Now for those of you who haven't heard about the controversy (or didn't want to read the article) it boils down to this. Spots the Space Marine is an Amazon Novella written by author M.C.A Hogarth. The story is set in the future where humanity has allied with an alien race engaged in a brutal war with another expansionist race of aliens. The titular character is a space marine who is taking part in the fight against these aliens.
As an aside I've now purchased the novella and I have to say it's written in an interesting format which flows very well and since it's already in partial script format it would transfer easily to television or film. I highly reccomend readers look it up.
In line with the rest of the article however, it gets weird. UK based Games Workshop sent a legal application for the book to be taken off Amazon because 'the book infringed on their trademark'. Now Amazon of course took the book down, but this understandbly upset the author, who posted about it and from there the story spread.
It garnered attention from other bloggers, authors, and members of the science fiction community who rightly called it 'absurd' and demanded the legal action be called off. In turn this prompted massive backlash from many of Games Workshops's own supporters and Warhammer players who launched a campaign of their own speaking out against the ridiculous action.
In response Games Workshop released a statement (which due to events I do not have a copy of, more on that in a second however) and have said:
"The law requires us to protect our trademarks in certain ways – and if we do not – we might lose them. As you can imagine, we do not want to lose our trademarks as we would no longer be able to create the great miniatures and tabletop hobby wargames that we pride ourselves on!"
Now let me just say something here, the idea of trademarking the term 'space marine' which has been around since 1932 is ridiculous. It would be like trademarking the word 'drone' or the name 'Enterprise' for a ship. However, Games Workshop has claimed that the loss of being able enforce a tradmark on the term would somehow cause a loss in their revenues or sales to their tabletop games. One of their biggest reasons for cracking down on the term was because of their recent forays into paperback publishing with Warhammer 40k fiction which can be found in the Black Library and much of that fiction has of course featured the ever popular space marine chapters of the Warhammer 40k universe.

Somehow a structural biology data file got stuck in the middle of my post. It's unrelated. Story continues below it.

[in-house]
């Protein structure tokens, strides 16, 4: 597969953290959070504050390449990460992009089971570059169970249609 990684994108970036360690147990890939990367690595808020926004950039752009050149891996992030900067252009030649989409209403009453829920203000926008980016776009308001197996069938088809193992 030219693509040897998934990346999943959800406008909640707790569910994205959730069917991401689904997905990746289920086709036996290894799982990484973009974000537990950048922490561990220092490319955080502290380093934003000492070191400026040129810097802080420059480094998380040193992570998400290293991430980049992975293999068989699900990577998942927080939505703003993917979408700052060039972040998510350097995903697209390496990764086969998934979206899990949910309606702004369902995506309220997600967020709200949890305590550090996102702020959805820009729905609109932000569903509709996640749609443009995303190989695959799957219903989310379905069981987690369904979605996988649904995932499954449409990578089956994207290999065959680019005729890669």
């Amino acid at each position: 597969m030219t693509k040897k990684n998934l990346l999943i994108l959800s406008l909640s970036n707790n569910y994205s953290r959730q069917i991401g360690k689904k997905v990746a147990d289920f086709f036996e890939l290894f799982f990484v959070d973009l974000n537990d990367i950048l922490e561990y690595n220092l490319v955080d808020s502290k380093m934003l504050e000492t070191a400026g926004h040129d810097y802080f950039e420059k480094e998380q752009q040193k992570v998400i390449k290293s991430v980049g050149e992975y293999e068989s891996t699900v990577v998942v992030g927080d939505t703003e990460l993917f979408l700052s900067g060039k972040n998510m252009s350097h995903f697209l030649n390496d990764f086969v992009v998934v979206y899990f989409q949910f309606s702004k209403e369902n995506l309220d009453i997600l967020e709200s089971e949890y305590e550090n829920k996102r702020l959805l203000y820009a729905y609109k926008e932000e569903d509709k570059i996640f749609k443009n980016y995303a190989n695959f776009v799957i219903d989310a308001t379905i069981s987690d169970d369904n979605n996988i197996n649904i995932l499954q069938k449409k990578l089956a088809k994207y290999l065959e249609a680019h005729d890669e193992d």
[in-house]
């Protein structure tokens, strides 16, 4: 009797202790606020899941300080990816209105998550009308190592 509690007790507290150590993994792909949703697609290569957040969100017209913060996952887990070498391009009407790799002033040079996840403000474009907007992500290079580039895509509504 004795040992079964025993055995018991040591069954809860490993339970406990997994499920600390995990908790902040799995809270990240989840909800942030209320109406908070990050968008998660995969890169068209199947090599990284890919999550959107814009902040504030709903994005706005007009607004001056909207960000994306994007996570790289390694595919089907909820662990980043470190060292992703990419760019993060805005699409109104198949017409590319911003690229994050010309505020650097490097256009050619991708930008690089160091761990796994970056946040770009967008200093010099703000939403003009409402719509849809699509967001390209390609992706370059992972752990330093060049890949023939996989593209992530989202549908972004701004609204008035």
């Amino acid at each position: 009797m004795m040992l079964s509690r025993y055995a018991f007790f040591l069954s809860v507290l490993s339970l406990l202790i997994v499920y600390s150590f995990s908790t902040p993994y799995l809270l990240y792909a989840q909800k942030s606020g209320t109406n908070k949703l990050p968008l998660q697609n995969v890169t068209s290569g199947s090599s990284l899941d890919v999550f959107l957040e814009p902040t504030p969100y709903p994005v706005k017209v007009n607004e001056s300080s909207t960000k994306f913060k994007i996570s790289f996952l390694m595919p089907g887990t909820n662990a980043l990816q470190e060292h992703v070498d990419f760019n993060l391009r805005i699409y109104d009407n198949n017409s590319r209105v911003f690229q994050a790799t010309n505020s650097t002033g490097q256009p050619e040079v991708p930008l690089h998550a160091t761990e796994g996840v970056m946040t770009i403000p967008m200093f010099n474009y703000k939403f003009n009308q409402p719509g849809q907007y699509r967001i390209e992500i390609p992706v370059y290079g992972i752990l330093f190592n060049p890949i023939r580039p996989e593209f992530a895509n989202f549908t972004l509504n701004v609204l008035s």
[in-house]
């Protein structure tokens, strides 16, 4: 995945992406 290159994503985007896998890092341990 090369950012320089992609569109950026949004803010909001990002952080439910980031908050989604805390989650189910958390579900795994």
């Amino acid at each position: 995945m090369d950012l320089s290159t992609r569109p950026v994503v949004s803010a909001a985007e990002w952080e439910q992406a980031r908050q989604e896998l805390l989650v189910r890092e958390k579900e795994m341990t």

|Or video game series with the 40k logo|
However, the thought that someone else using the term space marine in an independent setting will somehow detract from the international sales of these books is absurd. In fact many of Games Workshop's own fans saw through this thinly veiled bully attempt and called them out on it, which lead to the Facebook page for Games Workshop on Facebook being taken down, as mentioned earlier.
Now when you upset your own fans that much you know you have made a mistake. As of time of writing no further legal action has been taken against Hogarth and Spots the Space Marine is back up for sale on Amazon. How Games Workshop will deal with the fallout among their consumer base and supporters remains to be seen, but hopefully they can manage it with grace and dignity.
As a final aside I would normally defend an author or companies intellectual copyright or trademarks, in this case however (just as with the case of DC and Marvel owning the word 'superhero') I do not support it. The idea that you can own a common phrase or word in the English language just because it ties into your franchise is absurd, it would be like Tolkien claiming he owned the term hobbit or halfing, or J.K. Rowling saying she owned the word 'muggle'. This is a case of legal overstretch and murkey copyright laws as they attempt to gain dominance over a subject, but thus far from lack of support and outspoken disagreement they have not been able obtain it.
I would encourage readers to use space marine as much as they please in their own stories or events and to always remember that free press and expression is important, and we can't let people pick and choose what words they want to trademark.
Space Marines forever readers!